The artist has carefully selected photographs from the period in order to paint each of the 422 portraits as convincingly as possible. Their faces gaze out at us. We are forced to see his dramatis personae, not as remote historical figures, but as complicated people with hopes, desires and disappointments. Riegel compared their serried eyes to the ranks of deities and immortals in the great Buddhist frescoes in the Mogao Caves at Dunhuang, with their grave and discomfiting gaze. Unlike Picasso, searching for visual metaphors to create his cry of outrage, ‘Guernica’, as a pacifist response to war, Shen’s vision of this period in Chinese history is more literal. But despite any reservations one may have about the contrariness of continuing to paint like a Renaissance master (who, let’s face it, would have had a team of assistants to paint the boring bits) it is similarly profoundly humanist in its intention. We begin to understand just how complex this history is. Opposing forces, contradictory ideologies, divergent points of view and, as a consequence, different memories of the same events. For anyone with an interest in China today, and how the Middle Kingdom became a powerful force to be reckoned with on the world stage, this is fascinating.
The exhibition of the work continues in the Everest Foyer of the Seymour Centre until November 11.

Friday, October 17, 2014

Terracotta Daughters

In June 2012 artist Prune Nourry travelled to Xi'an to interview Professor Li Shuzhuo, a leading academic whose specialisation in sociology is the study of gender preference in China. The preference for sons has a long, long history. Long before the One Child Policy and its (no doubt unintended) consequence of an over-abundance of unmarried young men, female babies were often killed at birth.  Nourry's work always begins with a research project, investigating an issue of social significance. Having worked in India, she became fascinated by the results of this gender imbalance, so deeply embedded in culture, history and social policy, and the resulting misery and social instability it causes.

Nourry decided to work with traditional skilled artisans in Xi'an, home of the original Entombed Warriors - and the gazillion reproductions sold with unrelenting fervour in every corner of that city. Those damn warriors are everywhere in Xi'an, from the doors of restaurants to the lobbies of hotels; from Starbucks, and department stores to the most run-down of tiny local shops and noodle stalls. They come in every conceivable size, in terracotta, fibreglass and plastic, and their images adorn every possible surface. You might think that by the time you have made it past the souvenir stalls with their (expensive) warrior replicas, and ignored the local government harridan who tries to force you to buy a copy of a guidebook signed by the old farmer who originally found the site (whilst digging for a well) and then survived the onslaught of hundreds of people trying to sell you touristic tat, that the real buried army may seem utterly diminished. You would be wrong. Despite being crowded in with hordes of tour groups from every corner of China, and a few hardy souls from elsewhere; even in the loud chatter and constant flash of cameras  and people taking smartphone selfies, you cannot help but be awe-struck.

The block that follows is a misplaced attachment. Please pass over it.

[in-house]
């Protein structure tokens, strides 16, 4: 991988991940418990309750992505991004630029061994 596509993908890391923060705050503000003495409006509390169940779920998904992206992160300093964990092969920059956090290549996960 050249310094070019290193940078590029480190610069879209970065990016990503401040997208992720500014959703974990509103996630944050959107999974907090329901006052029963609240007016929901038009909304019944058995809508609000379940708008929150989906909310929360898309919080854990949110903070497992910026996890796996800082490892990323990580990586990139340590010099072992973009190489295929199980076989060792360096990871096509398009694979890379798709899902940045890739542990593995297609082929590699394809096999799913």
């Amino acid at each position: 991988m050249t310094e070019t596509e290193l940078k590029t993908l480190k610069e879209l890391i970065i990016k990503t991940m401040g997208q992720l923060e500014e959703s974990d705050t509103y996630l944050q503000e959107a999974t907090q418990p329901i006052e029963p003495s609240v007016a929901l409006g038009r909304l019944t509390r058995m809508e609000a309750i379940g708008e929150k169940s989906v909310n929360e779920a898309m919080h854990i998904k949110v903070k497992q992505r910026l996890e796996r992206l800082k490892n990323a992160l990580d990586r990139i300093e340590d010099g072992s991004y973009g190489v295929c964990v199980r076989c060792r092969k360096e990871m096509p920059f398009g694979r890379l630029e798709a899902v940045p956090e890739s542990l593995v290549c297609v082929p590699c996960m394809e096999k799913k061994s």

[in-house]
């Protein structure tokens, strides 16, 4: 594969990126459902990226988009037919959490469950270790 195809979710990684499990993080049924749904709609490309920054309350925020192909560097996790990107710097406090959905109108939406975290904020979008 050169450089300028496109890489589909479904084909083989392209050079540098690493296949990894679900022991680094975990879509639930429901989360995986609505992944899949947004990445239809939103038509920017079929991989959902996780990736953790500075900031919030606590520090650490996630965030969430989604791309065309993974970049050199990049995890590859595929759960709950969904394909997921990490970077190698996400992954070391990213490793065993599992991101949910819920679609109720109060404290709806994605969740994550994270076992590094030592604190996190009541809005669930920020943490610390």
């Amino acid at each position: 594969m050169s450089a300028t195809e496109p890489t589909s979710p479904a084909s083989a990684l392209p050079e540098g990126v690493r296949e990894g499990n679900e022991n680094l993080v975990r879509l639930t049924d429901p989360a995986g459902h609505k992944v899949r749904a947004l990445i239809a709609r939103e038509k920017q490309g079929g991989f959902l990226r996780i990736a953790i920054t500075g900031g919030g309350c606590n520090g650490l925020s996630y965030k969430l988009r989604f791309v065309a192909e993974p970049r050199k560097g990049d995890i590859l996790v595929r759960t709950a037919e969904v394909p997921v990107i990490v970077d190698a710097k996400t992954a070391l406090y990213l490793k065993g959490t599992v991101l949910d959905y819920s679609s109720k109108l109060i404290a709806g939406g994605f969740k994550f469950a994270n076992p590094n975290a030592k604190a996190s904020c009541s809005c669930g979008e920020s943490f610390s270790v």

Nourry selected the powerful image of that buried army as her equally potent metaphor for the army of unwanted girl children in China  - aborted, abandoned, orphaned, kidnapped and sold, forced into marriage or prostitution. There are more  tragic stories than there were soldiers and courtiers serving the Qin Emperor. She has created an army of lost daughters. 

All photos of the Terracotta Daughters shot by Luise Guest in the NYC China Institute
I saw the installation in the new downtown building of the China Institute in New York two weeks ago. The building is so new that it is still under construction and I was asked to sign a waiver indemnifying the owners before I entered the space. As someone familiar with Chinese electrical wiring and construction codes (generally notable by their absence) I found this pretty amusing. The raw concrete and dim lighting of the space, a block from Ground Zero and the 9/11 Memorial, was oddly appropriate for wandering through the army of girls, so touching in their silence and stillness.

Nourry met the 8 orphan Chinese girls that inspired her work through the non-profit organization The Children of Madaifu, which was founded in 1999 by Marcel Roux, former Vice-President of Doctors without Borders. She photographed the girls during her visit to their respective villages in August 2012, and uses the portraits as models for the sculptures.
She then asked the craftsmen to make the moulds for combinations of 108 terracotta daughters. One of these artisans skilled in the traditional terracotta techniques, Wen Xian Feng, individualised each face based on Nourry's originals to ensure that each girl is unique. The artist works with The Children of Madaifu to support the education of the 8 little girls with the sale of the 8 original sculptures. 
The installation has been shown in Shanghai, Paris, Zurich and now in New York. After taking it to Mexico City Nourry plans to return the work to China to be buried in 2015, creating a contemporary archaeological site for future excavation in 2030, when sociologists predict the Chinese gender imbalance will be at its peak.